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This attitude has sometimes been mistaken for arrogance

or disregard for the rules, but it is the Air Commando’s skills, maturity, and judgment which allow him or her to indepen- dently analyze the situation and determine the acceptable level of risk. When Air Commandos are asked to perform a mission, they know it is important enough to have been sent their way in the first place. With full knowledge of the limits of personnel, equipment, and regulations, Air Commandos seek, construct, and present creative solutions to the appropriate level of com- mand authority for execution. Simply put: Air Commandos apply tough critical thinking to evaluate the problem set against actual limitations rather than constraining themselves to proce- dures established for common denominator type situations. It was this no-fail attitude that led to some of the most

innovative missions in U.S. military history. Even before General Hap Arnold coined the term “Air Commando” in ref- erence to the air support Lt Cols Cochran and Alison provided the Chindits in Burma, American Airmen answered the call to go above and beyond the normal line of duty. Lt Col Jimmy Doolittle displayed this attitude when he launched B-25s off the deck of an aircraft carrier to conduct his famous direct action against the Japanese mainland during World War II. This important mission carried strategic benefits for the nation – reward outweighed the risk. As the plan came together, many skeptics surely pointed out the limitations of launching 16

A no-fail attitude doesn’t mean there aren’t failures of

course. As illustrated at Desert One and the raid on Sontay, no- fail missions don’t always produce the expected outcome. Air Commandos’ ability to recover from unexpected setbacks and continue the mission stems from the extensive training and edu- cation they receive. As its motto states, the Air Force Special Operations Training Center (AFSOTC) “turns Airmen into Air Commandos” by minimizing uncertainty and maximizing con- fidence for this very reason. Make no mistake, though, this is career-long education. Starting with lengthy initial qualifica- tion training in their respective weapon systems or specialty fields, Air Commandos begin building a knowledge toolkit to reach into during challenging operations. Expanding on train- ing and operational experiences, the U.S. Air Force Special Operations School (USAFSOS) provides the strategic context – the “why” and “when” to complement the “what” and “how.” As Air Commandos gain experience on the battlefield, they return to AFSOTC for upgrade training and intermediate-level education to deepen and broaden their critical thinking and per- spective beyond the tactical realm. Operational and academic experiences build an upward spiral of expertise, enhancing the Air Commando’s confidence to make informed choices at critical moments in the joint operating environment. This can-do attitude leads directly into the second Air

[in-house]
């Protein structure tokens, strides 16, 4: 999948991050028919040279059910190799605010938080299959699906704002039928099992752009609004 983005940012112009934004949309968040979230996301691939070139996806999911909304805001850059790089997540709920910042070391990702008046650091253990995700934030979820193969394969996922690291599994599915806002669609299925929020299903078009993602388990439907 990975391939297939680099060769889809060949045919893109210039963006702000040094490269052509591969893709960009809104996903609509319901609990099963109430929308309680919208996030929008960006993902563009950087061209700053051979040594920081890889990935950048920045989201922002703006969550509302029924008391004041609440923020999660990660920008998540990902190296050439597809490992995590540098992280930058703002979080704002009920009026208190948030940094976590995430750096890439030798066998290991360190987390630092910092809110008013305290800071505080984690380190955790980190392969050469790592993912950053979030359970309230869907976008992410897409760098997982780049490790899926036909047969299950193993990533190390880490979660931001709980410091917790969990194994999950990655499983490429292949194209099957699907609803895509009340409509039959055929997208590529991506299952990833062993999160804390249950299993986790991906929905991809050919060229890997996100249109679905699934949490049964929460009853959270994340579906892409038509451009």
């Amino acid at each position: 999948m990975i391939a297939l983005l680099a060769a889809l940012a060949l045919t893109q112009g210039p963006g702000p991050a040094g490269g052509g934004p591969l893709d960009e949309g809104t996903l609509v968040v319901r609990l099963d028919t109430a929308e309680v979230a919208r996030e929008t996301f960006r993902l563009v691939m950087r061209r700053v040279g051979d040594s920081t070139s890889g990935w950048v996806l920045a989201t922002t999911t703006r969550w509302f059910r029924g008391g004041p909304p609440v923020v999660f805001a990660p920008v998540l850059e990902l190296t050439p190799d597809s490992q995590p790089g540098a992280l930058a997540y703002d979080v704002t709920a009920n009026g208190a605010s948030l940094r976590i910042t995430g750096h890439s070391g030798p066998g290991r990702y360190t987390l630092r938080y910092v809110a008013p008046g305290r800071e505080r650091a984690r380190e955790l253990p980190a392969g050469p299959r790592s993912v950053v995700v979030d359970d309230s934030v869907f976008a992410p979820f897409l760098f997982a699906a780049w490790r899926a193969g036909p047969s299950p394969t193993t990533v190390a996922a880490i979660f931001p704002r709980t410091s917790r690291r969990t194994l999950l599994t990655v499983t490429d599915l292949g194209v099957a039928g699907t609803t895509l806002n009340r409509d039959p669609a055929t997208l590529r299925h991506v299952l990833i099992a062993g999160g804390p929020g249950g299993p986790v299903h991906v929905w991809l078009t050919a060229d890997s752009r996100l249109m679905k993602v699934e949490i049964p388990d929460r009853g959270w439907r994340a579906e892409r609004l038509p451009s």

Commando distinction: a deep personal connection to the joint special operations team. AFSOC’s sister components within USSOCOM share this same attitude to get the job done. All bring distinct skills to the table and none wish to be the weak link. AFSOTC indoctrinates this attitude into new accessions within their first six months in the command through the USAFSOS Introduction to Special Operations Course (ISOC). The course explores the composition, capabilities and mission sets of each SOCOM com- ponent and their reliance on one another to accomplish national taskings. The ISOC provides the starter kit for cred- ibility in the joint SOF community. Training, education, and opera-

tional experience all build on each other. Chances are, soon after initial qualification, young Air Commandos will find themselves training, fighting, and living alongside their joint SOF brethren. Common experiences such as Joint/Combined Exchange Training (JCET) or other bilateral/multilateral

ground-based, medium bombers from a ship – for one thing, the crews couldn’t turn around and land! However, limita- tions couldn’t confine the imaginations of Doolittle’s crews. Focusing on what the crews, the aircraft tech orders, and the regs said could be done, Doolittle’s Raiders boosted American morale and drove the Japanese leadership to withdraw forces from other fronts to defend the home islands.


exercises build the bonds that at some point down the road, in a non-descript compound in a remote hinterland, will pay divi- dends through well-rehearsed teamwork. In contrast, the GP Air Force supports joint missions in a far more generic fash- ion, whether as a unit or with “any Airmen” deployments – no repetitive relationship is built. AFSOF operators, on the other hand, typically know the SF, SEAL, or other SOF unit they

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